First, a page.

By Alan M. Petrillo
Mill Creek (NC) Volunteer Fire and EMS recently took delivery of a new Wheeled Coach Type 3 ambulance that includes the latest ergonomic and safety features inside the patient module for medical staff and patients.
Mill Creek services a 10-square mile area, providing fire suppression, rescue, and basic life support emergency medical services (EMS) on approximately 350 calls annually, 75 percent of them EMS runs. The combination department has 10 full-time paid firefighter/EMTs, and 28 volunteer firefighters, 14 of whom are EMTs.
Brad Pierce, Mill Creek’s fire captain and training officer, says the new Wheeled Coach rig replaces a 2014 International ambulance that had a lot of miles and wear on it. Pierce noted that when they chose the Wheeled Coach Type 3, they added additional power outlets on the right, a refrigerator for medical drugs, a Zico oxygen bottle lift in an exterior compartment, and a Stryker Performance-LOAD® fastener on the rig’s floor.
In addition to the new Wheeled Coach ambulance, Pierce points out that the department has a 2010 Braun Type 3 ambulance, a 2005 HME rescue-pumper with a 1,500-gallons per minute (gpm) pump and 750-gallon water tank; a 1986 Pierce/Ford pumper with a 1,250-gpm pump and 1,000-gallon water tank; a 1988 E-ONE/Ford tanker with a 1,250-gpm pump and 1,000-gallon water tank; a 1986 Chevrolet step van rescue truck; a 1995 Ford F-450 brush truck with a skid pump unit, 200-gallon water tank, and Scotty around the pump foam system; and a 1992 Ford F-150 utility truck.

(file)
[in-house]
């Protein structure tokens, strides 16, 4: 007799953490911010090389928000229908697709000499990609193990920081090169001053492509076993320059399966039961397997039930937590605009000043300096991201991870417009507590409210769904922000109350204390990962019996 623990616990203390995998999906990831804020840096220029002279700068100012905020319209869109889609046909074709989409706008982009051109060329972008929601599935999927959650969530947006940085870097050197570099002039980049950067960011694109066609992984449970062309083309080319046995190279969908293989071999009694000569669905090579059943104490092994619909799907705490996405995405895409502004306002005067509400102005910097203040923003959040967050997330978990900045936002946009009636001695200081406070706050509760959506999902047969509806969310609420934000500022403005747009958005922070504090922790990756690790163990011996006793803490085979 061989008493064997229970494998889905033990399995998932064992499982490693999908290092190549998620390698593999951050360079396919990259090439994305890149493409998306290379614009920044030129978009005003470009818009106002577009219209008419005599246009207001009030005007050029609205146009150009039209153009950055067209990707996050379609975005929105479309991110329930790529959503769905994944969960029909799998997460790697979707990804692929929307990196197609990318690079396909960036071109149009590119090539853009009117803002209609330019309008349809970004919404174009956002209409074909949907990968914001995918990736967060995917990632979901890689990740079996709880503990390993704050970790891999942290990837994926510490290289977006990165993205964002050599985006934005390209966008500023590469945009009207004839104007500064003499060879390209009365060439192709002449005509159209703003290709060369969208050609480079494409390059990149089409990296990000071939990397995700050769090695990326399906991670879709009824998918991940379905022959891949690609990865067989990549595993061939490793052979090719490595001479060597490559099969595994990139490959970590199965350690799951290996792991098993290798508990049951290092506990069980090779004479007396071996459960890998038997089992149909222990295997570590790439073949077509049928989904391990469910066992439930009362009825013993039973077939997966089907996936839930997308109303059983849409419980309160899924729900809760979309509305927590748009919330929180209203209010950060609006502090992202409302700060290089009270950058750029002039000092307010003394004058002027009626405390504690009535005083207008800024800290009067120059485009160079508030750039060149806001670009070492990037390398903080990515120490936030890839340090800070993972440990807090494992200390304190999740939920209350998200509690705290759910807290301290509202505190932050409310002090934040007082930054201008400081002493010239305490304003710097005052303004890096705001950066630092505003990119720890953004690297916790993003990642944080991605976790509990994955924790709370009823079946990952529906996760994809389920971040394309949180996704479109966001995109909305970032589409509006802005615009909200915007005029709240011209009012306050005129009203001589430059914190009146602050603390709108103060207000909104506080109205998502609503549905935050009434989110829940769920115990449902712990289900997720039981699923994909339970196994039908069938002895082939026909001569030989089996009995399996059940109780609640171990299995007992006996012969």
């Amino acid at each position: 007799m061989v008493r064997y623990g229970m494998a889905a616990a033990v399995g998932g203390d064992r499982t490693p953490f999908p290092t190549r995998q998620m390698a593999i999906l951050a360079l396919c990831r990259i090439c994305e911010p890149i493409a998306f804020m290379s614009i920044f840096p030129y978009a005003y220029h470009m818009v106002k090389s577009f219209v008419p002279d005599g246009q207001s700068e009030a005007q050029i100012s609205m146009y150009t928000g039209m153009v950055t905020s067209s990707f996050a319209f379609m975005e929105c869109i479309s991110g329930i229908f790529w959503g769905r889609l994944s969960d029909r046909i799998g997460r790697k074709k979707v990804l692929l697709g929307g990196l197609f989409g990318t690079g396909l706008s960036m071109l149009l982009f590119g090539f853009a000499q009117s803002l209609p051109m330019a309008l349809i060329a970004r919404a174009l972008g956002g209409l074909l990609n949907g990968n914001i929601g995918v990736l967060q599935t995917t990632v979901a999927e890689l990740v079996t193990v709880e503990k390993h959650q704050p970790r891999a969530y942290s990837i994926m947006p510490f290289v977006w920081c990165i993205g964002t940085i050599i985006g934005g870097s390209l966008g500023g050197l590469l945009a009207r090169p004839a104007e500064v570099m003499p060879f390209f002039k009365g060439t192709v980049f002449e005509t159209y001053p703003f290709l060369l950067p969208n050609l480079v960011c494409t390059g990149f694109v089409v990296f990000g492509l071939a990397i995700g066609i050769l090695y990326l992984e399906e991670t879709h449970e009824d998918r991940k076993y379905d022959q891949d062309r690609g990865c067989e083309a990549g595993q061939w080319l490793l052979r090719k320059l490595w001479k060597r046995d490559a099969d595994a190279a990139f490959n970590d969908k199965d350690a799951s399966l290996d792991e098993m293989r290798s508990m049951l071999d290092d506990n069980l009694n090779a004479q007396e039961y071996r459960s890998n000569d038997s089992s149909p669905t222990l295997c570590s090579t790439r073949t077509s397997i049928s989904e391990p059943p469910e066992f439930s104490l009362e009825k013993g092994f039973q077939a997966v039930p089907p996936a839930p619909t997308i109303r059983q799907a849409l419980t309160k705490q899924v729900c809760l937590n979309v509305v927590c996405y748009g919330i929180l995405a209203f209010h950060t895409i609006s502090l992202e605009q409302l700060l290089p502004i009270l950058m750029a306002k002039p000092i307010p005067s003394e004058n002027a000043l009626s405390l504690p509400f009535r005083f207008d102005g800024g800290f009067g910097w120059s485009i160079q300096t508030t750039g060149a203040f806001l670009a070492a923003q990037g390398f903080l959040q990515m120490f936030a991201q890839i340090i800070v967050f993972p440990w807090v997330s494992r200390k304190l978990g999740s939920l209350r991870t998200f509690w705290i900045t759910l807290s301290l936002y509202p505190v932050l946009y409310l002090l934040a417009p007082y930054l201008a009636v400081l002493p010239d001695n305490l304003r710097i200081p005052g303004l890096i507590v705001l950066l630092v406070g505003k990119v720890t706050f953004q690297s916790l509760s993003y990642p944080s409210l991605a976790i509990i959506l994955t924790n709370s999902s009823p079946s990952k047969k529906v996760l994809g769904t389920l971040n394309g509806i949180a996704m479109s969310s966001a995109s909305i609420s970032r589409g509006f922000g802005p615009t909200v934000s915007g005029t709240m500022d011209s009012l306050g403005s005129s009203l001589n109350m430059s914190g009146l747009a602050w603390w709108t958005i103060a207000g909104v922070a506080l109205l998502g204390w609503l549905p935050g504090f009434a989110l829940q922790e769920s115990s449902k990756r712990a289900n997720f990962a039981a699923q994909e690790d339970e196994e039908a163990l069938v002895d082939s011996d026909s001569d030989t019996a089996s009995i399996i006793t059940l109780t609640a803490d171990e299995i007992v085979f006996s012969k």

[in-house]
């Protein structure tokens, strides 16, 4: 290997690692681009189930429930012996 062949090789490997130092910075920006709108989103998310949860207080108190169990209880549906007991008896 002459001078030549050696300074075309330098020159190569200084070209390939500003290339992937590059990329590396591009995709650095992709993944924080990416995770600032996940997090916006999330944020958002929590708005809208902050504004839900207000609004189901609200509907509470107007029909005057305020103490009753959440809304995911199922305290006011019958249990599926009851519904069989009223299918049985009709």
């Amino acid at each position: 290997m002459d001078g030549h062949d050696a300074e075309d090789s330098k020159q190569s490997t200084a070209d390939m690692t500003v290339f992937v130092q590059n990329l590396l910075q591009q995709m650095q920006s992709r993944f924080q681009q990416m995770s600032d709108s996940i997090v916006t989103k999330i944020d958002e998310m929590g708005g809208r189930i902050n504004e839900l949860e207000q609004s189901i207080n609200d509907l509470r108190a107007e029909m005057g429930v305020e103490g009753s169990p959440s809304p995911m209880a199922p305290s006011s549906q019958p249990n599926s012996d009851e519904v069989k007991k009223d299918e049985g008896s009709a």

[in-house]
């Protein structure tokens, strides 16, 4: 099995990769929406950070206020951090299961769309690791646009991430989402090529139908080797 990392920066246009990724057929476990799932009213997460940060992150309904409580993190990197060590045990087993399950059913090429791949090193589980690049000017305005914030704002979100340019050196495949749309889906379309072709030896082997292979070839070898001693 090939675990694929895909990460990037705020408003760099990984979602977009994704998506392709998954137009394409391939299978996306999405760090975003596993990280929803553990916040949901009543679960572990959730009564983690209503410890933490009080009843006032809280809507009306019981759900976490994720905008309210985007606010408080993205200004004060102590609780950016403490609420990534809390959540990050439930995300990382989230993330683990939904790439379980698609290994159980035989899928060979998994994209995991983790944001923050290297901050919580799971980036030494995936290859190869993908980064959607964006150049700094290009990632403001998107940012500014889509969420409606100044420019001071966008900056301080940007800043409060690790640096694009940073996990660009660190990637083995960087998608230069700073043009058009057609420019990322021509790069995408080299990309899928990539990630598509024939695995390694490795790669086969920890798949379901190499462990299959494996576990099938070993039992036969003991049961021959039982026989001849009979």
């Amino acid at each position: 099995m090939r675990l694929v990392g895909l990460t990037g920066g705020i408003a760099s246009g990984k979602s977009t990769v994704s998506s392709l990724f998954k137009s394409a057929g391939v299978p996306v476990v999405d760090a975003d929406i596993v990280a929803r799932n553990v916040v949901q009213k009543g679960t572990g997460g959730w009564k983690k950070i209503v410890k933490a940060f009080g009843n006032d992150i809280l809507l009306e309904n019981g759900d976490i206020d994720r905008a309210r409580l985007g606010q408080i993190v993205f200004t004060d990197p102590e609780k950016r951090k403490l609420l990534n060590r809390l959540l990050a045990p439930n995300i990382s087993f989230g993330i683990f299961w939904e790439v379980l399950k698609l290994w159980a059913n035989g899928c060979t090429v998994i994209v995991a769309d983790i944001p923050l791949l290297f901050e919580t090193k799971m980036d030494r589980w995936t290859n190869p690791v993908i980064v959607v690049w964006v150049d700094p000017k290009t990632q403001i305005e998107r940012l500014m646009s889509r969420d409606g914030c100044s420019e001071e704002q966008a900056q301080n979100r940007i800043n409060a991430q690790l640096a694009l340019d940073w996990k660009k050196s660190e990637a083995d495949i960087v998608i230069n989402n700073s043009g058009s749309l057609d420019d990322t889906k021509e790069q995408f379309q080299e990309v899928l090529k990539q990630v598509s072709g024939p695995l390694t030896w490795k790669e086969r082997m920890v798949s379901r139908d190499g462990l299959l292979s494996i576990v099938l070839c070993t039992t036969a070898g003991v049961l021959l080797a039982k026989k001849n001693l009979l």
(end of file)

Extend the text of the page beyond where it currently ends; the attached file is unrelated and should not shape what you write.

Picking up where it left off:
Jamie Norville, owner of Select Custom Apparatus, who sold the Wheeled Coach rig to Mill Creek, says the ambulance is built on a 2022 Ford E-450 chassis and two-door cab with a 10-inch cab extension, with a patient module 170-inches long, 95-inches wide, with 72-inches of headroom, powered by a 7.3-liter gasoline engine. The new rig also has a Cool-Bar externally-mounted climate control system, and all Whelen LED emergency and scene lighting, he adds.
Abel Del Rio, Wheeled Coach’s regional sales manager, says the attendant’s chair at the head of the cot has an integral child safety seat, and that the squad bench on the curb side of the interior has two seat positions and is able to carry a second patient, if necessary. “Those three seat positions, as well as the CPR seat on the roadside of the interior, are all protected by Per4max four-point seat belt harnesses that allow a medic to freely administer to a patient or reach needed equipment or supplies without unbelting,” Del Rio points out.
Del Rio says the action area and telemetry area on the left side of the patient module have black polyurethane trays to hold equipment more securely, and that a recessed suction unit is located below the action area. “All the polycarbonate windows in the cabinets are KKK Change Notice 10 compliant for safety, and the cabinets are self-latching,” he says. The patient module as a Norcold refrigerator in the ALS (advanced life support) cabinet, he adds, Safe Pass emergency release latches top and bottom of the entry doors, yellow safety grab handles at the entry doors and on the head liner, and a glove box holder above the curb side entry door.
In the vehicle’s cab, the aluminum front console is rubber coated, cup holders and a glove box are within easy reach, and there is a walk-through capability from the cab to the patient module. Del Rio says the rig has Wheeled Coach’s patented corner cap LED lights, dual Kussmaul auto eject shorelines, and an under-ride rear bumper with a notched kick plate so the rear step can go under the vehicle in the event of a rear-end crash.
Argelis Arauz, a Mill Creek firefighter and EMT, notes that the Wheeled Coach Type 3 “is very easy to drive, has an interior with everything within easy reach, and excellent protection for the staff with the Per4Max seat harnesses.”
ALAN M. PETRILLO is a Tucson, Ariz.-based journalist, the author of three novels and five non-fiction books, and a member of the Fire Apparatus & Emergency Equipment editorial advisory board. He served 22 years with Verdoy (NY) Fire Department, including the position of chief.